[Mark Rovner of Sea Change Strategies added his opinions to the spirited debate on the state of direct mail. Check out his thoughtful guest post below. - Allyson Kapin, Frogloop Blogger-In-Chief]
As long as I have been doing fundraising the “is direct mail dead” question has arisen with great regularity. Interestingly, the question is always raised by direct mail fundraising consultants -- and the answer is always unsurprisingly “no.”
Clouding the situation from the other side are the over-optimistic claims from the Internet world that it’ll all be online in a matter of a few years.
Full disclosure –professionally I fall on the “cyber”side of things, but I have a healthy respect for the financial importance of direct mail –for now and for the foreseeable future.
In his most recent defense of direct mail as we know it, Chuck Pruitt uses a self-serving study (sorry Chuck but it is) to claim that direct mail is a “life-cycle”thing and not a “generational thing.” He claims that eventually, we’ll age into the life stage in which we will become direct mail donors.
That’s kind of silly.
Let’s look at some reasons why:
- Rapid and extensive adoption of online banking and bill-paying. I have no clue where my checkbook is on any given day. I am not alone. Responding to direct mail is intimately tied to bill-paying, and as the bill-paying ritual shifts online, so will a great deal of giving.
- Online giving is for many organizations the dominant channel for acquiring new donors.
- Online giving is already the dominant giving channel in emergency giving.
More fundamentally, the direct mail denialists overlook a genuine and powerful shift that is very much generational – a rejection of inauthentic communications.
Baby boomers are hard to fool. Gen-Ys are impossible to fool. That won’t change with age.
Why does it matter? Because in my experience there is no more inauthentic communications channel than direct mail.
- Contrary to their public claims, direct mail fundraisers spend much more time thinking about the color or size of the envelope than they do the content. I’ve been in those meetings.
- A huge proportion of direct mail includes mailing labels or other crap to make you feel guilty and give out of obligation – not a great way to establish a relationship. The worst manifestation of this is the mailers who tape a fifty cent piece or a quarter to a reply card.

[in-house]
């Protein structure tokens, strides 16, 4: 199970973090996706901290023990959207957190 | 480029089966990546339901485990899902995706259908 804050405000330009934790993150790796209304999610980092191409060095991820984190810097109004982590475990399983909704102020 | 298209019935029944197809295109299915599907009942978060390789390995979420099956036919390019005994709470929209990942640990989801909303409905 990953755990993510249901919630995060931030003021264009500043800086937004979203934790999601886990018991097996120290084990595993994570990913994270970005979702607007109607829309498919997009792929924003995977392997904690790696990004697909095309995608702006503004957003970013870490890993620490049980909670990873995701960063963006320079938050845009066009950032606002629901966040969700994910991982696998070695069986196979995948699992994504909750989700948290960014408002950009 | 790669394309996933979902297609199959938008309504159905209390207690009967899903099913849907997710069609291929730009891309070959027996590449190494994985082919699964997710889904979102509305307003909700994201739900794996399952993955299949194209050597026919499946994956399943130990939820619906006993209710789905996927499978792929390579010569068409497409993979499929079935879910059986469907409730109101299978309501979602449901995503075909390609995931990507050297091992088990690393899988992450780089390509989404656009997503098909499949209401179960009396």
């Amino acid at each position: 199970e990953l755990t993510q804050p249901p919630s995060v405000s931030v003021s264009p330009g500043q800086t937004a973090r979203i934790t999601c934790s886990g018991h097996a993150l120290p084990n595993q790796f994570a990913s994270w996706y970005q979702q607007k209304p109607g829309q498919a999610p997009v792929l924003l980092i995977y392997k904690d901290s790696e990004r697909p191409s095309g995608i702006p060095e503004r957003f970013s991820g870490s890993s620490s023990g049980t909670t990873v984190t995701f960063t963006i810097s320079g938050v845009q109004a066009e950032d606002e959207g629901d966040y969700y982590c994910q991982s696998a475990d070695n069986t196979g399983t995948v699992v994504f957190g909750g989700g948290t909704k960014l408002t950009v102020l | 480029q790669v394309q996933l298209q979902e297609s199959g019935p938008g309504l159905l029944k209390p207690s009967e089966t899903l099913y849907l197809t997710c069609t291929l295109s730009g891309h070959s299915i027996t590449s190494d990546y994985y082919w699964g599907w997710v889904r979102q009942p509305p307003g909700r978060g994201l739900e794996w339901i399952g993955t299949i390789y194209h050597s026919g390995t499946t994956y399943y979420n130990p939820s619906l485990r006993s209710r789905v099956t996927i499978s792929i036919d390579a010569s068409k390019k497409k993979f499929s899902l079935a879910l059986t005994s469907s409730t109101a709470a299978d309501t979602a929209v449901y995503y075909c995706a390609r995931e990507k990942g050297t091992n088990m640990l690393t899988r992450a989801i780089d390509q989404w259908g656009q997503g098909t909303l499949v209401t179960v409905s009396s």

- Everything is an emergency – because that lifts response rates.
- Many mailers resort to stunts like deliberately printing the address on the envelope upside down – because that lifts response rates.
- One non-profit mailer put a variation of the US seal on the envelope and stamped it “Official Taxpayer Information.”
- The patois of direct mail is loaded with hyperbole and stilted language – because it lifts response rates.
I’m not saying these tactics don’t work. If they didn’t work they wouldn’t be so commonplace. I am saying it’s all a little bit sleazy and dishonest, and we have three generations – boomers, Gen-X an Gen-Y who are progressively less tolerant of sleaze and manipulation than their forebears.
Is online fundraising perfect? Hell no. Do we find ourselves sometimes resorting to the same tactics? Regrettably yes. The current fascination with premiums among online fundraisers for instance is in my opinion a short-sighted mistake. Crap backpacks and other tchotchkes do not make for durable donor relationships regardless of the channel by which they are peddled.
Pruitt rightfully points out that online donors often have shorter lifespans as donors than mail-acquired donors. I would argue that is because the practice is immature and we are still learning the art of online stewardship. But that’s changing.
There’s nothing inherently “bad” about direct mail, but after three decades of hucksterish communication, the perception won’t wear off overnight. The sheer expense of mailing means that direct mail will almost certainly decline in its share of the overall communications mix.
If our direct mail brethren are smart, they’ll get beyond their denial about the world changing, and reinvent the medium to match the expectations and tastes of new generations of donors. If they don’t, then maybe it is time to be drafting the epitaph.
This article was written by Mark Rovner, the founder of the online communications firm Sea Change Strategies.
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